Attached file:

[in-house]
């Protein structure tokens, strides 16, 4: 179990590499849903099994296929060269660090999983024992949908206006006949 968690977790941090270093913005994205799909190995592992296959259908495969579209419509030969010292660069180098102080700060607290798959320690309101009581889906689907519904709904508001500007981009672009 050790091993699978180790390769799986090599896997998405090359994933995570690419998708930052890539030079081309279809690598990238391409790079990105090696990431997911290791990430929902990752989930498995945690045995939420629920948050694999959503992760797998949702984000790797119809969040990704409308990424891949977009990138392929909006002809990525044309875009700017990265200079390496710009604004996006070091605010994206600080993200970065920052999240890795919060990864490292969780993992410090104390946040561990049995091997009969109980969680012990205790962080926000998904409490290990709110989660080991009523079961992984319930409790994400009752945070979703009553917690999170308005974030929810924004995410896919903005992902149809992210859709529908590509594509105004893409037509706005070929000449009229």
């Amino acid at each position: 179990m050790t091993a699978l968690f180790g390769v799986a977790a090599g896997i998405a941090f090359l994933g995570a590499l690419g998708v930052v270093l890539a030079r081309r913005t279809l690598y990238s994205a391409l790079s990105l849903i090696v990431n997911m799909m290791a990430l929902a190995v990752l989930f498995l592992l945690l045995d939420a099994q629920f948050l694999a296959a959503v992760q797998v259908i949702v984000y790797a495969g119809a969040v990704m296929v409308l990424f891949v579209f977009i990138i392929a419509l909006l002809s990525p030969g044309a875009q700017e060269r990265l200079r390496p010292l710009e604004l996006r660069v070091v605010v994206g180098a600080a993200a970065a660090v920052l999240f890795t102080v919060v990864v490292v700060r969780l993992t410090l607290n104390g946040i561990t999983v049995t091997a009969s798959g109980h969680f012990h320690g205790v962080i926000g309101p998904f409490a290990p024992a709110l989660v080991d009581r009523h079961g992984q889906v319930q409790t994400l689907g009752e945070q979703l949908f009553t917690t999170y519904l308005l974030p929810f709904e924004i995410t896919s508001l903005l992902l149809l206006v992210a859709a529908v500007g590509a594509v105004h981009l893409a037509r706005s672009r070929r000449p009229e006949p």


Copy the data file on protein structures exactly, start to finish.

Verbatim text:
[in-house]
């Protein structure tokens, strides 16, 4: 179990590499849903099994296929060269660090999983024992949908206006006949 968690977790941090270093913005994205799909190995592992296959259908495969579209419509030969010292660069180098102080700060607290798959320690309101009581889906689907519904709904508001500007981009672009 050790091993699978180790390769799986090599896997998405090359994933995570690419998708930052890539030079081309279809690598990238391409790079990105090696990431997911290791990430929902990752989930498995945690045995939420629920948050694999959503992760797998949702984000790797119809969040990704409308990424891949977009990138392929909006002809990525044309875009700017990265200079390496710009604004996006070091605010994206600080993200970065920052999240890795919060990864490292969780993992410090104390946040561990049995091997009969109980969680012990205790962080926000998904409490290990709110989660080991009523079961992984319930409790994400009752945070979703009553917690999170308005974030929810924004995410896919903005992902149809992210859709529908590509594509105004893409037509706005070929000449009229």
């Amino acid at each position: 179990m050790t091993a699978l968690f180790g390769v799986a977790a090599g896997i998405a941090f090359l994933g995570a590499l690419g998708v930052v270093l890539a030079r081309r913005t279809l690598y990238s994205a391409l790079s990105l849903i090696v990431n997911m799909m290791a990430l929902a190995v990752l989930f498995l592992l945690l045995d939420a099994q629920f948050l694999a296959a959503v992760q797998v259908i949702v984000y790797a495969g119809a969040v990704m296929v409308l990424f891949v579209f977009i990138i392929a419509l909006l002809s990525p030969g044309a875009q700017e060269r990265l200079r390496p010292l710009e604004l996006r660069v070091v605010v994206g180098a600080a993200a970065a660090v920052l999240f890795t102080v919060v990864v490292v700060r969780l993992t410090l607290n104390g946040i561990t999983v049995t091997a009969s798959g109980h969680f012990h320690g205790v962080i926000g309101p998904f409490a290990p024992a709110l989660v080991d009581r009523h079961g992984q889906v319930q409790t994400l689907g009752e945070q979703l949908f009553t917690t999170y519904l308005l974030p929810f709904e924004i995410t896919s508001l903005l992902l149809l206006v992210a859709a529908v500007g590509a594509v105004h981009l893409a037509r706005s672009r070929r000449p009229e006949p």